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Testimonial

This scales book is a classic in psychometrics. It is instrumental for survey researchers in the fields of advertising, marketing, consumer psychology, and other related fields that rely largely on attitudinal measures. My copy has gotten me through years of field research by helping provide testable, reliable scales.
Angeline Close Scheinbaum, Ph.D.
University of Texas at Austin

difficulty

With three, seven-point items, the scale measures how difficult a person believes it would be for him/her to make a particular choice.

A person’s belief that he/she is supported emotionally and physically in good times and bad is measured with four, seven-point Likert-type items.  The source of the support is not stated in the items.

How complex and time-consuming a task is considered to be is measured with three, seven-point Likert items.

With three, seven-point Likert-type items, the scale measures how much a shopper believes that a store’s layout and arrangement of shelves make it difficult to find desired products.

The degree of difficulty a person expresses in choosing one brand from among several in a product category is measured with three, seven-point semantic differentials.

A person’s beliefs about the degree to which he/she is prone to changing attitudes or having them changed is measured with sixteen, seven-point Likert-type items. 

Three, seven-point Likert-type items are used to measure how easy and understandable a person believes a particular in-store shopping technology would be to use.  As currently phrased, the items are stated hypothetically because the respondent has only read about the technology.  The sentences could be easily changed to measure a shopper’s actual experience with the technology.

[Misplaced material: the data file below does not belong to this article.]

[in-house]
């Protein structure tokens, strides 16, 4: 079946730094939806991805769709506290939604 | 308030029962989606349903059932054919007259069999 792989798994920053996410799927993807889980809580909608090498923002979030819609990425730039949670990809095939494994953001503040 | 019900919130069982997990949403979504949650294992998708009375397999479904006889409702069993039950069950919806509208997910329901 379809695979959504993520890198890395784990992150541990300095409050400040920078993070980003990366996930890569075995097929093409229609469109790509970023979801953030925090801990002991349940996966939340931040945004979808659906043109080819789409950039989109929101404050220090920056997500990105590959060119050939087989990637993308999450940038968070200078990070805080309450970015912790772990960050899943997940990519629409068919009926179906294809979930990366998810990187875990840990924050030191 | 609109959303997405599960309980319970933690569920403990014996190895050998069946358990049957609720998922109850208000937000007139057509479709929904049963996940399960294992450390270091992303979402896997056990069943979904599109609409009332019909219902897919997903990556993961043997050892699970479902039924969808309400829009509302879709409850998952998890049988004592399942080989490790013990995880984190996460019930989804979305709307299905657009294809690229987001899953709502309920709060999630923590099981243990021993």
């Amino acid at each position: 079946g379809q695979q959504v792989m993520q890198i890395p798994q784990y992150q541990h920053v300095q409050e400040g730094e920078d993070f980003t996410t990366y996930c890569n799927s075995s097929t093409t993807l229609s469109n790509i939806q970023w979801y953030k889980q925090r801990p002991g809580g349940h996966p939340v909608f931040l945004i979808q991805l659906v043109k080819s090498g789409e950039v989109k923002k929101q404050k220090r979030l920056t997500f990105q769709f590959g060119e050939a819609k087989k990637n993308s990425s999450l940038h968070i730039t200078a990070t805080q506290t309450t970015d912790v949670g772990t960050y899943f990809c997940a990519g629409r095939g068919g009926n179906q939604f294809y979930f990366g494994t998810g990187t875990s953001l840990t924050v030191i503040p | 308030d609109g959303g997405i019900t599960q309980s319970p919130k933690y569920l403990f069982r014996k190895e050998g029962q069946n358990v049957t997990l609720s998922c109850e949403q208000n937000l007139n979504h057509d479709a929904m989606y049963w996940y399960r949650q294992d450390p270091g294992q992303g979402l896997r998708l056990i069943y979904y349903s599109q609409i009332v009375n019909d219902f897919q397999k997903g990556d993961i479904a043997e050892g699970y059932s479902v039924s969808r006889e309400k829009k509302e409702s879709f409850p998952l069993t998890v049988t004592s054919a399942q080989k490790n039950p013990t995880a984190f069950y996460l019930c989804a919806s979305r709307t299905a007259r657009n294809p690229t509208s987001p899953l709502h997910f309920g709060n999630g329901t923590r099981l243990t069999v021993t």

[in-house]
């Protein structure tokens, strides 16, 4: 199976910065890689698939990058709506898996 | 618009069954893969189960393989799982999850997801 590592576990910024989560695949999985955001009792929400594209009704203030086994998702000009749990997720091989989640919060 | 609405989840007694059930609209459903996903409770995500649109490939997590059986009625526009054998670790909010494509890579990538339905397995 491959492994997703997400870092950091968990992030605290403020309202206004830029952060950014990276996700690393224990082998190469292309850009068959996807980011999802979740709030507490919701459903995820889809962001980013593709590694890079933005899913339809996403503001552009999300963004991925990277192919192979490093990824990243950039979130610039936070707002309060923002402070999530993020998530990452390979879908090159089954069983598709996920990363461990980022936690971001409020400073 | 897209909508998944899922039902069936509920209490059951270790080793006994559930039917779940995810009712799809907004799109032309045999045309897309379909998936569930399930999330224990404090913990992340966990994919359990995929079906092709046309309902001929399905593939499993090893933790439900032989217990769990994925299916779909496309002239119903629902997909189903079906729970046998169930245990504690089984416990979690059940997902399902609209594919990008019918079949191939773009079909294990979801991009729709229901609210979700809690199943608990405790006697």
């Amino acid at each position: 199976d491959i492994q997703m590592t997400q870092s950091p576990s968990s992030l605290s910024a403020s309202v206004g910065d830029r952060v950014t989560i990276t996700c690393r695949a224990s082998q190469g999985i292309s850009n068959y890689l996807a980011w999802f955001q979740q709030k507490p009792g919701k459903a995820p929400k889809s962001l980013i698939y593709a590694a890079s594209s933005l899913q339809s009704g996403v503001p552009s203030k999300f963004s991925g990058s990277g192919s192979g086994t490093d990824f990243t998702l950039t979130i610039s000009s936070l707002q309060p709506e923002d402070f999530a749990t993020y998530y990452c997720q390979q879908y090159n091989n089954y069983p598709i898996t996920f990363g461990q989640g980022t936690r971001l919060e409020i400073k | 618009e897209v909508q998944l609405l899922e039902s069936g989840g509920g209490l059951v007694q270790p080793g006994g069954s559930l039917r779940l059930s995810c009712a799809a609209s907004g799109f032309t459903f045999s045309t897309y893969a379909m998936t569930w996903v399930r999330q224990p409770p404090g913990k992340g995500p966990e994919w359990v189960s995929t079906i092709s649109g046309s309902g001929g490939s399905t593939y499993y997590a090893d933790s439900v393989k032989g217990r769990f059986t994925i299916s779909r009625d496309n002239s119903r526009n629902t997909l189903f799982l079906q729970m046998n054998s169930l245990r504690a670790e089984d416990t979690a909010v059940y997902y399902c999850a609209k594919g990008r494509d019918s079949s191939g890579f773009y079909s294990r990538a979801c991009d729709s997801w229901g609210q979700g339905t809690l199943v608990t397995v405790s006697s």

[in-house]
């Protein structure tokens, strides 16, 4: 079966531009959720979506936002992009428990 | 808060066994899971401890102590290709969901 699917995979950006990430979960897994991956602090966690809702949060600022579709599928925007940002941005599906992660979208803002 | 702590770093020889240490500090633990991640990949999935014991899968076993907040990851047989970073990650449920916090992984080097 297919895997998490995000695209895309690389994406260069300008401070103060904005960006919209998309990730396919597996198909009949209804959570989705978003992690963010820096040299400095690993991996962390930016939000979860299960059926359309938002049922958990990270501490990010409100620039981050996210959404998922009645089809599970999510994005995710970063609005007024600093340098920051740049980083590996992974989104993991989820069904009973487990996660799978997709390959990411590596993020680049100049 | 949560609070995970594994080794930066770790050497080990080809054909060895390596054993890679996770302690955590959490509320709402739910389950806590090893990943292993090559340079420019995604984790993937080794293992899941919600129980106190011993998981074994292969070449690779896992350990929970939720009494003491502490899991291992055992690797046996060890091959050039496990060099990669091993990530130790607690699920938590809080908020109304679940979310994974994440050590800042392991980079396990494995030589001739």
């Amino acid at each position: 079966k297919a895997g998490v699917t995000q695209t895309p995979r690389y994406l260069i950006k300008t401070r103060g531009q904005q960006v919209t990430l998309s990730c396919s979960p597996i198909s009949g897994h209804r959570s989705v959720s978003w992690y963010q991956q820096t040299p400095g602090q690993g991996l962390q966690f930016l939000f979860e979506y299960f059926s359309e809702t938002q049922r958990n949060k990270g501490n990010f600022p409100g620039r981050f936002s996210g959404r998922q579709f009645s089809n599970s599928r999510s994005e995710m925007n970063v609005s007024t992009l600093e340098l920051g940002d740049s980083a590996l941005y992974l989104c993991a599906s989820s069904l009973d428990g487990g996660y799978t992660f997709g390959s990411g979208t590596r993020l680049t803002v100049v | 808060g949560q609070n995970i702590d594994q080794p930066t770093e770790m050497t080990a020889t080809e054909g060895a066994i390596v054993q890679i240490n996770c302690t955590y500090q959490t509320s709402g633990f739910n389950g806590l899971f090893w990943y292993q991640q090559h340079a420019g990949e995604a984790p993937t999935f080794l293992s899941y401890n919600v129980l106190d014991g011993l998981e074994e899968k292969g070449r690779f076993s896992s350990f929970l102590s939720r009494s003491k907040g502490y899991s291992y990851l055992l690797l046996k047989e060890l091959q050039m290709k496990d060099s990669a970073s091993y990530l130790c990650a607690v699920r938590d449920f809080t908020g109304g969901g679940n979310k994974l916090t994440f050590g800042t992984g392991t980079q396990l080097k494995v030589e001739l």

This Likert scale measures a person’s admission that he/she was easily influenced by the message in a particular ad and had difficulty resisting it.  A seven- and a four-item version are discussed.  Although the scale was made for use with ads, it can be easily modified for use with other types of presentations such as political speeches, religious sermons, educational lectures, movies, etc.

Six, seven-point semantic differentials measure the ease with which some particular written information was read and processed.  

The scale uses three, five-point Likert-type items to measure the degree to which a customer believes activities relating to the purchasing process at a particular website are easily accomplished.